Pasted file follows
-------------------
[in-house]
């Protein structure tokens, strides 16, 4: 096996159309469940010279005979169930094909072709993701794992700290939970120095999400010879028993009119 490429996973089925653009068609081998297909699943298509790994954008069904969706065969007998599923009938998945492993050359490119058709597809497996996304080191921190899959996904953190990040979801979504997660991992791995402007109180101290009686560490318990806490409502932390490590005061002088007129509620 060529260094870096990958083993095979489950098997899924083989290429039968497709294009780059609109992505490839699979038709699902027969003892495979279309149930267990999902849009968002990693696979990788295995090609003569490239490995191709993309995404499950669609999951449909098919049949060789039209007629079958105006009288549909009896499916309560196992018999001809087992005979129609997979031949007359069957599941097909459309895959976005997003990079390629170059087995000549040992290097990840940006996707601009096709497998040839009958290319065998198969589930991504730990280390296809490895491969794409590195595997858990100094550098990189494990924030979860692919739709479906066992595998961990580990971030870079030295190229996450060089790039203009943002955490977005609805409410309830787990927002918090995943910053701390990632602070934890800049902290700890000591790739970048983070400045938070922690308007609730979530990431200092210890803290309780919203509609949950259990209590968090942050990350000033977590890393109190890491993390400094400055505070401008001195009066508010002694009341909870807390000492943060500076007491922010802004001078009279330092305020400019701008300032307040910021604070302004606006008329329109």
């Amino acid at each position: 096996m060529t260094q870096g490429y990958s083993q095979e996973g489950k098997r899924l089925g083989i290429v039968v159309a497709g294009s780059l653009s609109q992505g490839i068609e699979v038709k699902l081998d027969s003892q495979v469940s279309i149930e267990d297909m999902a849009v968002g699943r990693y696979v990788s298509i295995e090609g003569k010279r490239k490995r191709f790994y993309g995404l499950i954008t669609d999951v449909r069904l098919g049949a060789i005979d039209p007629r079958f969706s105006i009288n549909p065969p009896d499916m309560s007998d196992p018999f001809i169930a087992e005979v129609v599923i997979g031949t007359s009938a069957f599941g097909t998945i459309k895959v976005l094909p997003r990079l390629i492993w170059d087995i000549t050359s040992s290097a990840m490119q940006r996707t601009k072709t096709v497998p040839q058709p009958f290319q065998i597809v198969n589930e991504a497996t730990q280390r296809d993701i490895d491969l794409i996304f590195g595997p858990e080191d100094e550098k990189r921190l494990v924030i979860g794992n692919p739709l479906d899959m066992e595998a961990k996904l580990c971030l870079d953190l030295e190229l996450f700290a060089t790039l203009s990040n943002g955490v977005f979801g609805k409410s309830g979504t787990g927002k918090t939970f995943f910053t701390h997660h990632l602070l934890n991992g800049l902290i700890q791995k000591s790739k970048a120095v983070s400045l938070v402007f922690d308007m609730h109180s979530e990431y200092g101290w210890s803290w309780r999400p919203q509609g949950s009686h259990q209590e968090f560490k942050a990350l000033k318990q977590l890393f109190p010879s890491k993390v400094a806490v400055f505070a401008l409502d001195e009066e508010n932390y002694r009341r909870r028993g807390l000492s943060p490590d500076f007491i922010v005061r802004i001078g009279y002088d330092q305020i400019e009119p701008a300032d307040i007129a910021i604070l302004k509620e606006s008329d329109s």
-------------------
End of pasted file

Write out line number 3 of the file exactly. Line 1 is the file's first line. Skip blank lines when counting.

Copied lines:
């Amino acid at each position: 096996m060529t260094q870096g490429y990958s083993q095979e996973g489950k098997r899924l089925g083989i290429v039968v159309a497709g294009s780059l653009s609109q992505g490839i068609e699979v038709k699902l081998d027969s003892q495979v469940s279309i149930e267990d297909m999902a849009v968002g699943r990693y696979v990788s298509i295995e090609g003569k010279r490239k490995r191709f790994y993309g995404l499950i954008t669609d999951v449909r069904l098919g049949a060789i005979d039209p007629r079958f969706s105006i009288n549909p065969p009896d499916m309560s007998d196992p018999f001809i169930a087992e005979v129609v599923i997979g031949t007359s009938a069957f599941g097909t998945i459309k895959v976005l094909p997003r990079l390629i492993w170059d087995i000549t050359s040992s290097a990840m490119q940006r996707t601009k072709t096709v497998p040839q058709p009958f290319q065998i597809v198969n589930e991504a497996t730990q280390r296809d993701i490895d491969l794409i996304f590195g595997p858990e080191d100094e550098k990189r921190l494990v924030i979860g794992n692919p739709l479906d899959m066992e595998a961990k996904l580990c971030l870079d953190l030295e190229l996450f700290a060089t790039l203009s990040n943002g955490v977005f979801g609805k409410s309830g979504t787990g927002k918090t939970f995943f910053t701390h997660h990632l602070l934890n991992g800049l902290i700890q791995k000591s790739k970048a120095v983070s400045l938070v402007f922690d308007m609730h109180s979530e990431y200092g101290w210890s803290w309780r999400p919203q509609g949950s009686h259990q209590e968090f560490k942050a990350l000033k318990q977590l890393f109190p010879s890491k993390v400094a806490v400055f505070a401008l409502d001195e009066e508010n932390y002694r009341r909870r028993g807390l000492s943060p490590d500076f007491i922010v005061r802004i001078g009279y002088d330092q305020i400019e009119p701008a300032d307040i007129a910021i604070l302004k509620e606006s008329d329109s």